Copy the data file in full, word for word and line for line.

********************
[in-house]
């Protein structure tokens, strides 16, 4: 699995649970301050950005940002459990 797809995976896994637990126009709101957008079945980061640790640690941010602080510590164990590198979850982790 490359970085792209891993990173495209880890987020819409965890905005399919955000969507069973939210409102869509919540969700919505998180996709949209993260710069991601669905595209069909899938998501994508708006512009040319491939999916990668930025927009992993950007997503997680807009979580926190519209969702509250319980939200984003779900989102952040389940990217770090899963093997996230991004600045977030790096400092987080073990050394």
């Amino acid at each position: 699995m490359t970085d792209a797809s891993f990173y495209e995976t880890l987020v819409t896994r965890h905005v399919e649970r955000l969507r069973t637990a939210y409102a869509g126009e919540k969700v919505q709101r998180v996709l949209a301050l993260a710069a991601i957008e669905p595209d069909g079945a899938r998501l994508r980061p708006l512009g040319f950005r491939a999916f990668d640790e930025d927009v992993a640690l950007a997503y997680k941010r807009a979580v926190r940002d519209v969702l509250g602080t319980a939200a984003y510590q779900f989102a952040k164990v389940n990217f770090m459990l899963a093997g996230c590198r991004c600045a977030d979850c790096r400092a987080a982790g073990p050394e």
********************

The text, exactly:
[in-house]
């Protein structure tokens, strides 16, 4: 699995649970301050950005940002459990 797809995976896994637990126009709101957008079945980061640790640690941010602080510590164990590198979850982790 490359970085792209891993990173495209880890987020819409965890905005399919955000969507069973939210409102869509919540969700919505998180996709949209993260710069991601669905595209069909899938998501994508708006512009040319491939999916990668930025927009992993950007997503997680807009979580926190519209969702509250319980939200984003779900989102952040389940990217770090899963093997996230991004600045977030790096400092987080073990050394």
């Amino acid at each position: 699995m490359t970085d792209a797809s891993f990173y495209e995976t880890l987020v819409t896994r965890h905005v399919e649970r955000l969507r069973t637990a939210y409102a869509g126009e919540k969700v919505q709101r998180v996709l949209a301050l993260a710069a991601i957008e669905p595209d069909g079945a899938r998501l994508r980061p708006l512009g040319f950005r491939a999916f990668d640790e930025d927009v992993a640690l950007a997503y997680k941010r807009a979580v926190r940002d519209v969702l509250g602080t319980a939200a984003y510590q779900f989102a952040k164990v389940n990217f770090m459990l899963a093997g996230c590198r991004c600045a977030d979850c790096r400092a987080a982790g073990p050394e």